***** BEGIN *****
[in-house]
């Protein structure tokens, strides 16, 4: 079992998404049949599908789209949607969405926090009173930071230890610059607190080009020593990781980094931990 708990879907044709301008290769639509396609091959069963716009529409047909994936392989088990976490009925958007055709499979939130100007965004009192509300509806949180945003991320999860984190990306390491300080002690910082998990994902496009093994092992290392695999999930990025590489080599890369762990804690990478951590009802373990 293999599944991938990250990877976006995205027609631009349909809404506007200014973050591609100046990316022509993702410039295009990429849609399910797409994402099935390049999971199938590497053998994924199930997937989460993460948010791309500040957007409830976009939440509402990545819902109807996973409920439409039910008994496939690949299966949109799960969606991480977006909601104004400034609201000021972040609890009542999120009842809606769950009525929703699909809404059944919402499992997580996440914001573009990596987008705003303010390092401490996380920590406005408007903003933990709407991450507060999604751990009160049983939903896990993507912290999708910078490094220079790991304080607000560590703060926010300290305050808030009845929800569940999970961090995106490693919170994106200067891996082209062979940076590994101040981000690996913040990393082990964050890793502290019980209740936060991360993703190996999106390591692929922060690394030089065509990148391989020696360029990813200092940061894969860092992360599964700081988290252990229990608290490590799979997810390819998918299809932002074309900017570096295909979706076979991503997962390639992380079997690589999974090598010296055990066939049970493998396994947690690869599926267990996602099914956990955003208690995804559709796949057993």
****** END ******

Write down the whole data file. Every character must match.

[in-house]
């Protein structure tokens, strides 16, 4: 079992998404049949599908789209949607969405926090009173930071230890610059607190080009020593990781980094931990 708990879907044709301008290769639509396609091959069963716009529409047909994936392989088990976490009925958007055709499979939130100007965004009192509300509806949180945003991320999860984190990306390491300080002690910082998990994902496009093994092992290392695999999930990025590489080599890369762990804690990478951590009802373990 293999599944991938990250990877976006995205027609631009349909809404506007200014973050591609100046990316022509993702410039295009990429849609399910797409994402099935390049999971199938590497053998994924199930997937989460993460948010791309500040957007409830976009939440509402990545819902109807996973409920439409039910008994496939690949299966949109799960969606991480977006909601104004400034609201000021972040609890009542999120009842809606769950009525929703699909809404059944919402499992997580996440914001573009990596987008705003303010390092401490996380920590406005408007903003933990709407991450507060999604751990009160049983939903896990993507912290999708910078490094220079790991304080607000560590703060926010300290305050808030009845929800569940999970961090995106490693919170994106200067891996082209062979940076590994101040981000690996913040990393082990964050890793502290019980209740936060991360993703190996999106390591692929922060690394030089065509990148391989020696360029990813200092940061894969860092992360599964700081988290252990229990608290490590799979997810390819998918299809932002074309900017570096295909979706076979991503997962390639992380079997690589999974090598010296055990066939049970493998396994947690690869599926267990996602099914956990955003208690995804559709796949057993």